Two years ago another friend lost her daughter. This baby was lost to a virus that struck fast and hard leaving her crib empty a mere few days after she got sick.

And this week yet another friend is watching her grandson die, felled by the very thing that was meant to save his life from the Leukemia that had just claimed his little body.

I hear these stories and my heart aches for my friends as my arms wrap themselves protectively around my children.

For a while I pretend that I still have the power to keep my kids safe at home, away from any potential germ, away from insane people with guns, away from runaway cars, away from any harm that can come tear them away from me. Then I remember that hiding from the world isn’t a way of life.

You can’t stop living, can’t stop letting your kids live, because you fear that one day modern medicine won’t be the savior we all expect it to be. You can’t stop going through your days, hoping, loving, living, because maybe, one day, something beyond your control might rip your heart right out of your chest.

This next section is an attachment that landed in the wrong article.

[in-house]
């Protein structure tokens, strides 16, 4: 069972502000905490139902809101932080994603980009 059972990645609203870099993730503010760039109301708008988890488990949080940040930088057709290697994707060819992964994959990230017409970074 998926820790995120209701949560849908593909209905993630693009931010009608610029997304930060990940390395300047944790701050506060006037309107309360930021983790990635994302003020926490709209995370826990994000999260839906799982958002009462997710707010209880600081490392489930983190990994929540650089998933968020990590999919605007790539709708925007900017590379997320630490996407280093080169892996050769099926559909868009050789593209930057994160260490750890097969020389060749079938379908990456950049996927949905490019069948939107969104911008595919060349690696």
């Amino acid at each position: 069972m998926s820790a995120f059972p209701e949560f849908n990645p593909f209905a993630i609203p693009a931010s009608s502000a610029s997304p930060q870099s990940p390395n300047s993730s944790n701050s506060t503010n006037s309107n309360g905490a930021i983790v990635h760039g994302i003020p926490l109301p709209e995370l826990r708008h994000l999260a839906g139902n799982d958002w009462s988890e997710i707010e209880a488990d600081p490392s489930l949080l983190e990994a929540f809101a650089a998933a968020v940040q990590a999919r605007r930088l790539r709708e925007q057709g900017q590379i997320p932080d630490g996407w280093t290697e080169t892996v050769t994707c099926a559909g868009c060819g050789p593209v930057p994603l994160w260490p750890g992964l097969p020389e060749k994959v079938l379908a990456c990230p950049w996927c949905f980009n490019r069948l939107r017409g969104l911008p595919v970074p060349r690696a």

You have to keep going out, have to keep engaging with life, have to keep opening the door and stepping outside into the world, even if you no longer can rest easy in the belief that the world is a peaceful protective place where only bad people get hurt. There’s just too much beauty and wonder out there to let fear win. 

Every morning I hug my children close and whisper something encouraging in their ear. I push away terrifying thoughts, shake off any dread that might be creeping up on me, and wish I could be that girl again, the one in her hospital bed who was so sure everything would always be alright, would always be exactly the way it should be.

Out there. Living life. Eating ice cream.